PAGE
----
I have admired the work of Raaja Nemani for a while. I had the good fortune of interning for him in 2011, right as he was launching Bucketfeet, an early DTC footwear brand. We were both the same age. I was in between years at business school, and had this opportunity to work right alongside he and co-founder Aaron Firestein. And I was literally right beside them — I’d take the bus every day to their home, in Ukranian Village in Chicago, which doubled as their office and inventory (all of the sneakers were stored in their 3rd floor attic). Since launching, Raaja helped grow Bucketfeet into an ecommerce pioneer, opening up retail outlets, raising tens of millions of dollars in venture capital, and eventually exiting to Threadless in 2017. Raaja has since gone on to co-found MarketerHire, a network of expert marketers on demand, with over 1000 customers within just a couple years. I have learned a ton from Raaja over the years — he is thoughtful, strategic, and has the experience to lend credence to his talk. The world of ecommerce marketing was very different in 2011 when Bucketfeet launched — paid social was in the nascent stages, much of the growth came from organic facebook posts and page likes. A few of the things that we cover in this conversation: Key To Success in eCommerce Focus. Avoid what other are doing—understand why you’re doing what you’re doing. and execute on that. Don’t shift your strategy based on what you’re seeing the competition do. every company is different, capitalized differently, and understand why you’re making the decisions that you are. The unsexy fundamentals - the importance of margin and unit economics. When you have solid margins, you are able to pour more into marketing and have more aggressive marekting campaigns. Surprisingly, a lot of companies don’t think about unit economics early on, which is a key to building a successful business. Brands in niches like watches, glasses, skincare, can have high margins. It is harder in footwear, where margins are less. On Retail & DTC eCommerce eCommerce is not fundamentally innovative. At the end of the day, it’s just another sales channel. In the same way that selling wholesale via Nordstrom or selling on Amazon is a sales channel. If you are going to be a big brand, I think you need to be everywhere. THat includes in-person retail. Your consumers are both online and in person. Some brands aim to generate profits on those in-person retail sales. But for some, especially if you’re based in like SoHo in New York, then you have to have a massive retail strategy. that store may not ever aim to be profitable, because the real estate and rent is too expensive. and those economics don’t work. These landmark properties obviously are trying to build a brand presence, which supports the rest of the business. For us, I’m glad that we did it. It was mixed results, and ultimately it was a lot of testing. just like you’d test Facebook as an acquisistion strategy, you’re testing retail as an acquisition strategy. So it’s why pop ups became so popular, because you could test it with a bit less financial risk with the short term leases that are month to month. so fur us, we thought about it fro a branding and marketing perspective. what’s interesting though is that the conversion rate was through the roof! so some of those stores were operating at close to break even, if not a bit profitable over those time periods, because we could sell a lot of shoes. and that’s one of the things that is hard with our brand, is that not everyone understands the product until they see it in person. The Importance of Consistency in Storytelling and Brand One of the big lessons that we learned was to create a simple value proposition. there should be no confusion of what the brnad is about. people should know exactly why they should care the second that they are on your site. It’s hard to be concise and clear—whether that’s writing, creative, messaging, or whatever. We started with a more complicated brand story, trying to stay true to how Aaron (my co-founder) and I first connected in the slums of Argentina. We wanted to be true to that story, but our message became overly complex and verbose. and people just didn’t understand the brand story. We evolved into a more simple story, but I advise other brands to focus on being clear and focused.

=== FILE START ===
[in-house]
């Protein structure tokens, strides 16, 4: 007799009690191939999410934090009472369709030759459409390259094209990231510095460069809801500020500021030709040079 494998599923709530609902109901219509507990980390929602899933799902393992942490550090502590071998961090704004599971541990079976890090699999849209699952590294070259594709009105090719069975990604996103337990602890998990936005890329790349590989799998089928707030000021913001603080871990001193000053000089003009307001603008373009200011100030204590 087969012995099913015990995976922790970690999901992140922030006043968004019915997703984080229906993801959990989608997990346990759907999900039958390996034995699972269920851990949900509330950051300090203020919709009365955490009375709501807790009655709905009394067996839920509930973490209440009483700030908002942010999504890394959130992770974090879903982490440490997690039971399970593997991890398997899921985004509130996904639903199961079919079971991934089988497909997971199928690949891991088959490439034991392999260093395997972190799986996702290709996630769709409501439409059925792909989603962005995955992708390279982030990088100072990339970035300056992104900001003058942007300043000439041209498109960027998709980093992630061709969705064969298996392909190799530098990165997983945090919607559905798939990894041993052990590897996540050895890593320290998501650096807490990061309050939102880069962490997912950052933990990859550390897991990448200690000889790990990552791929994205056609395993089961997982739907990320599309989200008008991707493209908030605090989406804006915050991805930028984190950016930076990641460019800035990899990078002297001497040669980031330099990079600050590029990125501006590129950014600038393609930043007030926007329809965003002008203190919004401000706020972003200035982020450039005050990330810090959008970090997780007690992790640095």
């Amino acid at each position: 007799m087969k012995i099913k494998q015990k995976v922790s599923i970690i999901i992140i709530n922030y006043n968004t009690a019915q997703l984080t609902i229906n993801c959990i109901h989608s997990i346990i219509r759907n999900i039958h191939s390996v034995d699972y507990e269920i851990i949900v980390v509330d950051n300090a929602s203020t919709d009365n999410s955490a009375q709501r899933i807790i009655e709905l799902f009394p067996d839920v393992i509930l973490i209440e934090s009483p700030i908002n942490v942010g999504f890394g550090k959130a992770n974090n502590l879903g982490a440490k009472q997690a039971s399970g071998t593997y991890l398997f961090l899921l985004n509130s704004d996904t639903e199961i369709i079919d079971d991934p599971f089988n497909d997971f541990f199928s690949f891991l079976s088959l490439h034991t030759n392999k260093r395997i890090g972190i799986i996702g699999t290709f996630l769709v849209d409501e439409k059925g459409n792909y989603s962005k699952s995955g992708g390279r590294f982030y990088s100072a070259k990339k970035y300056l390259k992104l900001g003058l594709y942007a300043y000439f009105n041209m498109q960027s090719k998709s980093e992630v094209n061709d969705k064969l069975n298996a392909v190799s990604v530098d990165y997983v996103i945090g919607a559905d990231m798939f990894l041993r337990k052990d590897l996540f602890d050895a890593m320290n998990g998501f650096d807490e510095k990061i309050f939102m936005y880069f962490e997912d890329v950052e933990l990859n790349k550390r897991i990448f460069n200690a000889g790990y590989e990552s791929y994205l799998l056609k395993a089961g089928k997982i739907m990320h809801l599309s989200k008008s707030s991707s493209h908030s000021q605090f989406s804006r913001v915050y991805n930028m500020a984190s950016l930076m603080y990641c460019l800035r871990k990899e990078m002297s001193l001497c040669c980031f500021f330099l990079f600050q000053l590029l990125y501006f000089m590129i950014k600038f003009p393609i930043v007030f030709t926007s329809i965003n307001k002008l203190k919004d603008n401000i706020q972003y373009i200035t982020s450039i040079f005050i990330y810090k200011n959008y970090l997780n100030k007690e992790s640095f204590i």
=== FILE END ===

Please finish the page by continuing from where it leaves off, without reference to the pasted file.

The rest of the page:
Raaja on Twitter: https://twitter.com/raajanemani
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2:40 - The launch of Bucketfeet
9:15 - The biggest takeaways from having great mentors
16:03 - On retail vs. Direct To Consumer, and how the metrics are measured differently
25:32 - The importance of hiring the right people, and the launch of MarketerHire
32:25 - Where companies go wrong in their marketing hires
40:34 - Where Raaja sees marketing opportunities today